Cole, whose season record stands at 12-1, has been able to pick up some forfeit wins during the season, but hadn’t competed in a match since he suffered the injury while wrestling Nokomis’ Jacob Nichols on Dec. 17. On Saturday, Cole earned two wins by pin against Belfast and MCI. 

“He showed a little bit of rust on Saturday against Belfast and we still need to get his cardio back where it was,” said Richards. “But he’s telling me he’s up for (the Kennebec Valley Athletic Conference meet). So far, so good, but my biggest concern is prep for regionals and keeping him healthy. If he holds up through hard practices this week and is still raring to go Saturday, then we’re giving it a whirl. At the moment, the (doctors) seem to think he’s just going to be sore but the risk of re-injury is pretty low.” Cole finished third in Class B last season and also won three matches at New Englands. 

• • • 

Area teams will compete in conference championship tournaments Saturday. Monmouth, Oak Hill and Madison will compete at Mountain Valley High School in Rumford in the 10-team Mid State Tournament. Cony, Erskine Academy, Gardiner, MCI, Mount View, Mt. Blue, Nokomis, Skowhegan, and Winslow will be at Cony for the 18-team KVAC championships.

Monday, January 26, 2015

30 bouts slated for state’s first 2015 mixed martial arts card

Amber Waterman | Sun Journal

Ray Wood celebrates his first professional bout debut win over John Raio in November 2012 at the Androscoggin Bank Colisee in Lewiston.

LEWISTON, Maine — New England Fights has announced a marathon 30-fight mixed martial arts card for its debut show of 2015.
Ray Wood celebrates his first professional bout debut win over John Raio in November 2012 at the Androscoggin Bank Colisee in Lewiston.
“NEF XIV,” set for Feb. 7 at the Androscoggin Bank Colisee, is scheduled to include seven professional bouts and 23 amateur contests.

“This card might just be our most ambitious to date,” said NEF co-owner and promoter Nick DiSalvo.
The pro card is headlined by two NEF title fights, one the return of former Bucksport resident Ray “All Business” Wood back to the Pine Tree State to make the second defense of his NEF featherweight crown.
Wood, who last fall moved to Gaffney, South Carolina, takes a 5-0 record under the Young’s MMA banner into his main-event clash with Bellator and World Extreme Cagefighting veteran Anthony “Cheesesteak” Morrison of Philadelphia.
With a 16-9 record, Morrison is expected to be a formidable foe for Wood, but NEF officials believe that with a victory in this bout Wood could draw closer to getting an opportunity to move up to one of the national MMA promotions.
The show’s co-main event has former National Football League player and current NEF heavyweight champion Tyler King (7-2) defending his title against Terry “The Polar Bear” Blackburn (5-2).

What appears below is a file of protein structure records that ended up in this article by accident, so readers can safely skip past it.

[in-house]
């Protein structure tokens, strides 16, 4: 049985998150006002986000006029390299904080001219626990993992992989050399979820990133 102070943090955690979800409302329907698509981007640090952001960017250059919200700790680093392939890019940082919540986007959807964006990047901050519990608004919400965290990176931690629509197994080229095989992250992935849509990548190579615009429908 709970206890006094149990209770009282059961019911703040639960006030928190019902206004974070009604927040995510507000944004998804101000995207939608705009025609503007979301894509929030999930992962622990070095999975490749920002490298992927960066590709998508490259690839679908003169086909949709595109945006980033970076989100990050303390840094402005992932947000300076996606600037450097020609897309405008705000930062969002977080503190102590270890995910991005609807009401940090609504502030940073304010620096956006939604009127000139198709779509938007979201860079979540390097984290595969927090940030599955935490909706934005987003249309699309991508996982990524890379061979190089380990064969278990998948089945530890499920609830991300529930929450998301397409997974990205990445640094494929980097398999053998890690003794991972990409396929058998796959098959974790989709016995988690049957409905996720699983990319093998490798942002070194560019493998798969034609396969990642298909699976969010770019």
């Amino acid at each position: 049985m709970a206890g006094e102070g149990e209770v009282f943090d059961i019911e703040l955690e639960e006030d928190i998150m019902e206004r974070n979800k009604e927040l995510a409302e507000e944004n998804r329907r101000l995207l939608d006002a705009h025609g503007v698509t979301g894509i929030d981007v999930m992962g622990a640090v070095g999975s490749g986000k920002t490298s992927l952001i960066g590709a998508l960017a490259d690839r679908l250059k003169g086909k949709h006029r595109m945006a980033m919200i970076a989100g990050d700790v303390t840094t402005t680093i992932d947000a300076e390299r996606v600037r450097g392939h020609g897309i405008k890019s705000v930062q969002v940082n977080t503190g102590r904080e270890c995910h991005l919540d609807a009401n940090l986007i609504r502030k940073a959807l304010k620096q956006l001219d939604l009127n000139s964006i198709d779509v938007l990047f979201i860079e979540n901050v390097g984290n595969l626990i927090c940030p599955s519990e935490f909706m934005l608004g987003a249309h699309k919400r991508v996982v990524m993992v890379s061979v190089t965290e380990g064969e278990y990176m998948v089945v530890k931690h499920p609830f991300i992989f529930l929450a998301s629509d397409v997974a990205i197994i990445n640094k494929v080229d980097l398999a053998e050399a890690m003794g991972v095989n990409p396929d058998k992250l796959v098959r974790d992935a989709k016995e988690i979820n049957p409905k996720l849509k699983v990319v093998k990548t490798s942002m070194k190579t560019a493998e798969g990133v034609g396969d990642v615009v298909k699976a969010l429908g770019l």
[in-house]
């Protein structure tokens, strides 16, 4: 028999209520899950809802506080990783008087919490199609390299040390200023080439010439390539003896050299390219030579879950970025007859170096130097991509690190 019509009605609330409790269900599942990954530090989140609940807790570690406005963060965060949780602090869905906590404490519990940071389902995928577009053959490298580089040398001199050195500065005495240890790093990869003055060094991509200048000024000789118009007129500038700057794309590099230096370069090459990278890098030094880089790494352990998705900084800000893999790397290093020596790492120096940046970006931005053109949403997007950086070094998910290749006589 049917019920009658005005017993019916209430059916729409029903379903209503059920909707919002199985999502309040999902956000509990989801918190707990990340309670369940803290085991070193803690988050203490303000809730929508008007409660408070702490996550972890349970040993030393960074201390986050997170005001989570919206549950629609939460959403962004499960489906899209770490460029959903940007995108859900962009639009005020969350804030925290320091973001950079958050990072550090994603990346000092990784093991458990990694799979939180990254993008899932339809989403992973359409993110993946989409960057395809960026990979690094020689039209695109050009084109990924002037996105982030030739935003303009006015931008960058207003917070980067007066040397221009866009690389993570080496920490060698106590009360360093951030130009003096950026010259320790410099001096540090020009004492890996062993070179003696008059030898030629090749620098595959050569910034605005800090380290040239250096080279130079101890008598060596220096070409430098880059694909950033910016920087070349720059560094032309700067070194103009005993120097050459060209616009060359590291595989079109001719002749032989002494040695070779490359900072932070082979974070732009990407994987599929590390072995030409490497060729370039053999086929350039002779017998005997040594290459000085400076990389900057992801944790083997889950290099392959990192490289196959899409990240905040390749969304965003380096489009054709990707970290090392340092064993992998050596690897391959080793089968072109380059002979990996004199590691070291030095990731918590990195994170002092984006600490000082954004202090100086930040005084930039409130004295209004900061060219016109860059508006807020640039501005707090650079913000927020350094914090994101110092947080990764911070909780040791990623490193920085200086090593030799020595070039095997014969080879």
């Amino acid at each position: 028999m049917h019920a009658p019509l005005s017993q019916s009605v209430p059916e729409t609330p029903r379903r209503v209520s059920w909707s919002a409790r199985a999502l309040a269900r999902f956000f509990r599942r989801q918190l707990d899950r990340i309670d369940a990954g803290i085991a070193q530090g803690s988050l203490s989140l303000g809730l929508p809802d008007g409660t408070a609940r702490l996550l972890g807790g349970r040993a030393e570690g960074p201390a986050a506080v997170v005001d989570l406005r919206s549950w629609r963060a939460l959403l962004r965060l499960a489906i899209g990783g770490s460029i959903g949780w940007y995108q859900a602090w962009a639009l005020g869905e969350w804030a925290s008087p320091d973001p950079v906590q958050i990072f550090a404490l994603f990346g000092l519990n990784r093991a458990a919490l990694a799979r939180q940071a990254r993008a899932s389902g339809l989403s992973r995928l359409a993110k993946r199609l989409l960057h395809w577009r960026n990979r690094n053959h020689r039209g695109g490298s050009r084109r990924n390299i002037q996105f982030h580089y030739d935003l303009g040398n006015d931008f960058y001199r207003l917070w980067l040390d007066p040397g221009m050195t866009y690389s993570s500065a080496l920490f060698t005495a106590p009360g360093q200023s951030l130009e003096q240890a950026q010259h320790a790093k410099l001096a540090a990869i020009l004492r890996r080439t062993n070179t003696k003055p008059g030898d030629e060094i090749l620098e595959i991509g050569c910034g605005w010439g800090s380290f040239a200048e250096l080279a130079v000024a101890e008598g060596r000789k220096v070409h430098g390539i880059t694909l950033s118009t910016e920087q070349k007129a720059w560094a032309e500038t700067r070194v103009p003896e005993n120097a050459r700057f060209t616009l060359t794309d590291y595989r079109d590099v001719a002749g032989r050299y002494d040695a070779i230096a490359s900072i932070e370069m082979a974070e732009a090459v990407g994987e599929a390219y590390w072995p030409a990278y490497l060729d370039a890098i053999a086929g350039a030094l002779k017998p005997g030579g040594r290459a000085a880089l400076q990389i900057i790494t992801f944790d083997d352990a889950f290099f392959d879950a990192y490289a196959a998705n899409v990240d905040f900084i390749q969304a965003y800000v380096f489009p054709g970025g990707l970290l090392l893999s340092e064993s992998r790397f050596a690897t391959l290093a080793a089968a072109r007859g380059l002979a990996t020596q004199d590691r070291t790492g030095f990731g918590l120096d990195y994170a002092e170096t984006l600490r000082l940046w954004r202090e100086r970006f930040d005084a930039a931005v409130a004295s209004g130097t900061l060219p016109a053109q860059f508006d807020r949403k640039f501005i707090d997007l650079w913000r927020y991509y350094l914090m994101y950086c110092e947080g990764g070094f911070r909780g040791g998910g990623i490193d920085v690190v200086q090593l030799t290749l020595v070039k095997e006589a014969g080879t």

King, the son of former New England Patriots linebacker Steve King, saw NFL duty for the San Diego Chargers, St. Louis Rams, Jacksonville Jaguars and Arizona Cardinals before turning his attention to MMA and eventually appearing on the 19th season of “The Ultimate Fighter” television series in early 2014.
Among the other pro fights is a featherweight matchup between Derek Shorey (1-1) of Dover-Foxcroft and the Shatterproof Combat Club and Jon Lemke (4-3) of Marcus Davis’ Team Irish in Brewer.
The amateur side of the card will include a battle of up-and-coming featherweights between Dixfield’s Caleb Hall (5-1) of the Choi Institute in Portland and Dexter’s Josh Harvey (2-1) from Young’s MMA in Bangor. Both have extensive high school wrestling backgrounds, Hall at Dirigo High School and Harvey at Dexter Regional High School.
Also scheduled are separate bouts involving two of the three fighting Bang brothers from Auburn, Sheldon Bang (1-1) and Steven Bang (3-2), as well as their father Dr. Steve Bang, a 46-year-old bariatric surgeon with a background in wrestling who will be making his MMA debut.
A women’s bantamweight clash between Fernanda Araujo (3-3-1) and Hillary Cooledge (0-1) also is part of the amateur card.

‘Crowsneck’ gains title shot

Crowsneck Boutin will get his first chance to fight for an MMA championship belt on Jan. 30.
The Trescott native, who now lives and trains in Portland, will face Xavier Vargas of Plaistow, New Hampshire, for the vacant Combat Zone LLC amateur light heavyweight title as part of the CZ 52 card to be held at Rockingham Park in Salem, New Hampshire.
Boutin, who was scheduled to fight at NEF XVI until his opponent pulled out of their bout, won all three of his fights in 2014, most recently a first-round knockout of Ramon Saintvil at NEF XIV in Lewiston on Sept. 6.
Boutin, who was voted 2014 NEF fighter of the year, will take a 6-6 overall record into his 205-pound amateur title bout against Vargas, the third-ranked light heavyweight in New England according to Mass MMA.